Corrine Brown, a former member of the U.S. House of Representatives (D-Fla.), pleaded guilty to one count of engaging in a corrupt endeavor to obstruct and impede the due administration of the internal revenue laws. Chief Judge Timothy J. Corrigan sentenced Brown to time already served in prison. Brown, 75, was also ordered to pay $62,650.99 in restitution to the Internal Revenue Service. She waived the right to seek refund of $31,062.06 previously collected from her.
As part of Brown’s plea agreement, she acknowledged that between Oct. 15, 2009 and Oct. 15, 2015, she directed her accountant to file several income tax returns that over-reported her charitable giving by inflating total gift amounts, or claiming nonexistent gifts, to a variety of charitable and nonprofit entities.
Brown additionally compelled two Jacksonville nonprofits, Edward Waters College and Community Rehabilitation Center, to create letters that falsely represented her donations of furniture, accessories and her time. Over the course of several years, Brown claimed $39,000 in false or overstated donations to Edward Waters College, a Christian historically Black university and $26,500 in false donations to Community Rehabilitation Center, which aids people with substance abuse or mental health issues. The letters were intended for Brown’s use during an Internal Revenue Service audit.
Brown also claimed $24,500 in false or overstated donations to One Door For Education. During Brown’s trial the Leesburg, Va.-based nonprofit was found to have largely focused on funding events centering around Brown and providing cash for the personal use of One Door president Carla Wiley and Ronnie Simmons, Brown’s former chief of staff. Brown also claimed to have made smaller donations to a double handful of other organizations.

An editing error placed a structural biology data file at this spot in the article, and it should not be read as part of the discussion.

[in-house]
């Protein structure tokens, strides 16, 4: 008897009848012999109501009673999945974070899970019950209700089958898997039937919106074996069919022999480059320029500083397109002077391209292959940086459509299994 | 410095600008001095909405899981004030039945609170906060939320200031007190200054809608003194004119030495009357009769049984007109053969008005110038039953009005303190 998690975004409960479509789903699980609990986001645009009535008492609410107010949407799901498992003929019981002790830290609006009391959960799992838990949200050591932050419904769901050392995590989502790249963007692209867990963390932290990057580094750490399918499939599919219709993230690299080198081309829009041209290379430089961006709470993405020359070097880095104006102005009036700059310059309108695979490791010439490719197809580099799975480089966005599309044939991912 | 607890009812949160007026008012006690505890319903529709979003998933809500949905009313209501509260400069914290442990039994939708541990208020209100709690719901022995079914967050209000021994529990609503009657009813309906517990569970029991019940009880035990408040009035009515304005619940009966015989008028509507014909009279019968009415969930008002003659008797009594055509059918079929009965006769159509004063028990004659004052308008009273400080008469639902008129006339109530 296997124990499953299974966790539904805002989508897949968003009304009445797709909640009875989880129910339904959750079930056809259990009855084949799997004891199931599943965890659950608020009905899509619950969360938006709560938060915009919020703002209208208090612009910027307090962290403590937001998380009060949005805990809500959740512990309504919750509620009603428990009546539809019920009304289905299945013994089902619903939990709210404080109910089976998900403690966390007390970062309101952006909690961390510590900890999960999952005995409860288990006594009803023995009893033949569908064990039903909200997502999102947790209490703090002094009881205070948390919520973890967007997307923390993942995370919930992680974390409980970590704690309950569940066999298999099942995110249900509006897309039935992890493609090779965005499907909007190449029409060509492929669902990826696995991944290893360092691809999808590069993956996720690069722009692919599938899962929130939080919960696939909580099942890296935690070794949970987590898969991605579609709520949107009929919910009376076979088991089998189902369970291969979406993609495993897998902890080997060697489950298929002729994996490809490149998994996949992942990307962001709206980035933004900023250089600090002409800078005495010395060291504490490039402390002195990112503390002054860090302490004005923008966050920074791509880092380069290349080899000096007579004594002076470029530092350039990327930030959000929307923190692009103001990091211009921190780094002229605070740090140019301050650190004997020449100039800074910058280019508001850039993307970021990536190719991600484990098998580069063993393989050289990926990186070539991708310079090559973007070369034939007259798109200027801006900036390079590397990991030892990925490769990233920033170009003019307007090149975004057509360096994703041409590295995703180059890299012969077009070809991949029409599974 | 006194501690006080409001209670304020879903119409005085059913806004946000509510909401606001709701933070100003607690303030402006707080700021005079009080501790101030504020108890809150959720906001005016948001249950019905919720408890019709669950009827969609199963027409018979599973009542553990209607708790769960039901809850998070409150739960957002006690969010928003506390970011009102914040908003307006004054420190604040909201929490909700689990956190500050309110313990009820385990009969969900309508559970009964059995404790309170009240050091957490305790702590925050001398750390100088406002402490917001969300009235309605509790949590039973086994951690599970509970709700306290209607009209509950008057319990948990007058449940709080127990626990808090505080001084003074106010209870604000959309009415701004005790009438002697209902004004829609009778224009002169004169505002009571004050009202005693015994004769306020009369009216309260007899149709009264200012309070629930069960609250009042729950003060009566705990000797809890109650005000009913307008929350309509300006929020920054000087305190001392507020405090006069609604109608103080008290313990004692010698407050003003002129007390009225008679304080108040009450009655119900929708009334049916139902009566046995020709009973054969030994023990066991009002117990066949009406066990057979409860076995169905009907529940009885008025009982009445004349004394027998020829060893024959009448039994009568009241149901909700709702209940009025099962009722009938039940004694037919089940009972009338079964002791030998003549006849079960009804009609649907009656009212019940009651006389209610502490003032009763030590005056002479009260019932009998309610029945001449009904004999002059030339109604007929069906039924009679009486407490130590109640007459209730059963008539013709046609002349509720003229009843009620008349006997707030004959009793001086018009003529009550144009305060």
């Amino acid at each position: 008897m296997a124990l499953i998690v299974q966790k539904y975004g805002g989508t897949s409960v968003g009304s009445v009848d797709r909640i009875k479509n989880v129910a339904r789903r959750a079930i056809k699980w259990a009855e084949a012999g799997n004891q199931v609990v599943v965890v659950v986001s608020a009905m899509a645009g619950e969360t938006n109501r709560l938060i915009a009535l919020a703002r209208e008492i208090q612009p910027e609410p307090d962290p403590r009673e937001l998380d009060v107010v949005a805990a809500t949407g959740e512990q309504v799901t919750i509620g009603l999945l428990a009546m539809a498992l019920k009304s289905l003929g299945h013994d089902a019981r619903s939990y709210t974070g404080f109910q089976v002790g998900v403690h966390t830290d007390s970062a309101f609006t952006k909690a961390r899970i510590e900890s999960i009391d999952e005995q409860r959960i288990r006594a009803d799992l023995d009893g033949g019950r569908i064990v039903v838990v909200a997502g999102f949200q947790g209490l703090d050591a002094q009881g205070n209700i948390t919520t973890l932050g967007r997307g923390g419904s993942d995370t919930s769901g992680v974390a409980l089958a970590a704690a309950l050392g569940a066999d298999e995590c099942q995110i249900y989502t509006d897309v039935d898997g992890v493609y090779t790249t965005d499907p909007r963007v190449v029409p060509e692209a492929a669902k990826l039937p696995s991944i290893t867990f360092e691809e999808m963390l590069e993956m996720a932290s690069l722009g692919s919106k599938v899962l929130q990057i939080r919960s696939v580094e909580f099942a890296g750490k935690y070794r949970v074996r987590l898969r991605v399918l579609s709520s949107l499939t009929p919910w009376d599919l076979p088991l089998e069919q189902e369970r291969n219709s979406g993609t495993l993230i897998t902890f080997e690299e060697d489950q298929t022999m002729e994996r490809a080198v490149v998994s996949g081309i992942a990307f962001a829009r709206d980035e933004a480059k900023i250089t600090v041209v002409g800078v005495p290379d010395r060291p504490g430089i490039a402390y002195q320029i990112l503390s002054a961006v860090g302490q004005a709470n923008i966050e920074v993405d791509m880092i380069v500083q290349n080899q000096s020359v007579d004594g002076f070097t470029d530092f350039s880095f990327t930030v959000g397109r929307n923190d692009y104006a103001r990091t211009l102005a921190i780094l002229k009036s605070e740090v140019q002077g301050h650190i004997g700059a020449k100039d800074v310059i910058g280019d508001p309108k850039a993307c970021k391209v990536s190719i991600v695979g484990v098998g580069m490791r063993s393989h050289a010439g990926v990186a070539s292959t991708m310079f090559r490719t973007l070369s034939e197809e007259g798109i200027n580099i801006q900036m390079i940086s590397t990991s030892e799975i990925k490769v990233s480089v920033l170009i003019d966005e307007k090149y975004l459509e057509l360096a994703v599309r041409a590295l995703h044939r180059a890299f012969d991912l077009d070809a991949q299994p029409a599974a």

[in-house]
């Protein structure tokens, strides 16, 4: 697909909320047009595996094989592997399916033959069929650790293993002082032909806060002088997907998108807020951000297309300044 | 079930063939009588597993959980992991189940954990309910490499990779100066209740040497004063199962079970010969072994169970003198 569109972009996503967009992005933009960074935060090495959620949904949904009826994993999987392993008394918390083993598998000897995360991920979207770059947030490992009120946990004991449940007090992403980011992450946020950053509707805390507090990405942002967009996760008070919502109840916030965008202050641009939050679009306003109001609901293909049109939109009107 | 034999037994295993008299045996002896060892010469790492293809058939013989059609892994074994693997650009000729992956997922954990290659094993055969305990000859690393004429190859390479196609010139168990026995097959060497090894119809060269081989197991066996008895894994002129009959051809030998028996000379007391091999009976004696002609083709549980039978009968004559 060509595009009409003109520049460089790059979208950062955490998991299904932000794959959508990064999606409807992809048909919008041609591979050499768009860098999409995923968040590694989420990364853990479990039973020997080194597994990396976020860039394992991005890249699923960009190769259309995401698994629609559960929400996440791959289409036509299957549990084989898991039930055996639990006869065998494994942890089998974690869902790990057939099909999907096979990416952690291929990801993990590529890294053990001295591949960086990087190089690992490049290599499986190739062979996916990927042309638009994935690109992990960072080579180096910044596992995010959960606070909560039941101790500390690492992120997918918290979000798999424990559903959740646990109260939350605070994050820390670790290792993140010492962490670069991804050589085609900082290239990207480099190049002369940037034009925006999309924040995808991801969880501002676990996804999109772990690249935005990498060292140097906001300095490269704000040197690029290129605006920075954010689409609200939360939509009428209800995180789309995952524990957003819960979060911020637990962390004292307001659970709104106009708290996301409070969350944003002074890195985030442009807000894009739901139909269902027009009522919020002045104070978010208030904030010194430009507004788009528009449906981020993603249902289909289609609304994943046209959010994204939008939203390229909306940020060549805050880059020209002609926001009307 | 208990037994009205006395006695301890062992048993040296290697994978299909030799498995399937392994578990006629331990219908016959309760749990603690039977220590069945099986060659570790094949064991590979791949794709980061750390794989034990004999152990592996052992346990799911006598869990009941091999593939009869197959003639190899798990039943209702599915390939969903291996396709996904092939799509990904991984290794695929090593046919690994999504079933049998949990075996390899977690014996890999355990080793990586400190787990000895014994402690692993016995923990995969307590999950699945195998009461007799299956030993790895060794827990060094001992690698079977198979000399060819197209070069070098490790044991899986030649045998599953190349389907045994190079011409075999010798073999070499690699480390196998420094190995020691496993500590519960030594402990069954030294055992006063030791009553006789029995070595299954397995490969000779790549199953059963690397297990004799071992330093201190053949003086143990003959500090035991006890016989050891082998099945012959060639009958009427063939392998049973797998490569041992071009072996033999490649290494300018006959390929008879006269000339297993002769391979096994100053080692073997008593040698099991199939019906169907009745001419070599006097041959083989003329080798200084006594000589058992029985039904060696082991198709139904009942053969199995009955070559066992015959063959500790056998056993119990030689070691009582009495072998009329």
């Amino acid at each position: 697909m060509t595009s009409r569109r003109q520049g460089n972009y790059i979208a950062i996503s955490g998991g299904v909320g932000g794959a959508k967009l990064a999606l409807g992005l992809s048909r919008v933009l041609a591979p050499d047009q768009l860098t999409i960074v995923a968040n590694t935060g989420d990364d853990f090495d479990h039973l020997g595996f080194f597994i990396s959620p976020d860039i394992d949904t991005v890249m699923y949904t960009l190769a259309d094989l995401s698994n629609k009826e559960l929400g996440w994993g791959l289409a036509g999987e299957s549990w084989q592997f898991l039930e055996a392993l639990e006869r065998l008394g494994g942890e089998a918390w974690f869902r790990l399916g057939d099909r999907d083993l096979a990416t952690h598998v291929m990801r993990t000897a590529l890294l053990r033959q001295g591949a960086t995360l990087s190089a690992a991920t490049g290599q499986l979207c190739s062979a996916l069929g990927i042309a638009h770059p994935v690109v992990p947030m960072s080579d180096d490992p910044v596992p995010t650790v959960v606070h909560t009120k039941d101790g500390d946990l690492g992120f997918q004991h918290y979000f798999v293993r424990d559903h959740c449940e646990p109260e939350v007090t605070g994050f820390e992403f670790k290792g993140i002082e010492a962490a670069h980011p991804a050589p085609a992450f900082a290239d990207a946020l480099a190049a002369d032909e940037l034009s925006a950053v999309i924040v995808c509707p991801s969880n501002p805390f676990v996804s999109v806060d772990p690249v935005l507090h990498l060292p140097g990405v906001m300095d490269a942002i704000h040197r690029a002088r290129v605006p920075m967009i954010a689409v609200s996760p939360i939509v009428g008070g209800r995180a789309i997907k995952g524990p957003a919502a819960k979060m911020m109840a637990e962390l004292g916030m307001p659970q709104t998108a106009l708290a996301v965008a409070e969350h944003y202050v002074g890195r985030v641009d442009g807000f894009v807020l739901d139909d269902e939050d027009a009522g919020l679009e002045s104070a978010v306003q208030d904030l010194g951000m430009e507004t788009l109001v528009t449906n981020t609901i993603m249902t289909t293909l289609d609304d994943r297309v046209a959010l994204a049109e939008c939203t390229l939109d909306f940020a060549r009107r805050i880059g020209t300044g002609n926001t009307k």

Brown also did not report income associated with cash deposits into her bank accounts. Brown personally signed each tax return under perjury of penalty, “knowing each one contained false information,” according to a statement from the United States Attorney’s Office for the Middle District of Florida.
Brown had been previously found guilty for the above offenses, and was sentenced to five years in prison. She was released after two years, eight months and nine days in 2021. The maximum sentence under her plea would have been three years imprisonment and/or a fine of up to $250,000. As part of her plea, all previous counts except for the one she pled to were dismissed.
During her appeal process, her earlier conviction was vacated on the basis of a judge having incorrectly removed a juror who said the “Holy Spirit” told him Brown was not guilty, according to published reports.
Brown served in the U.S. House of Representatives between 1993 and 2017. She represented Florida’s third district from 1993 and 2013, and Florida’s fifth district between 2013 and 2017. Brown lost her seat in the 2016 Democratic primary to Rep. Al Lawson.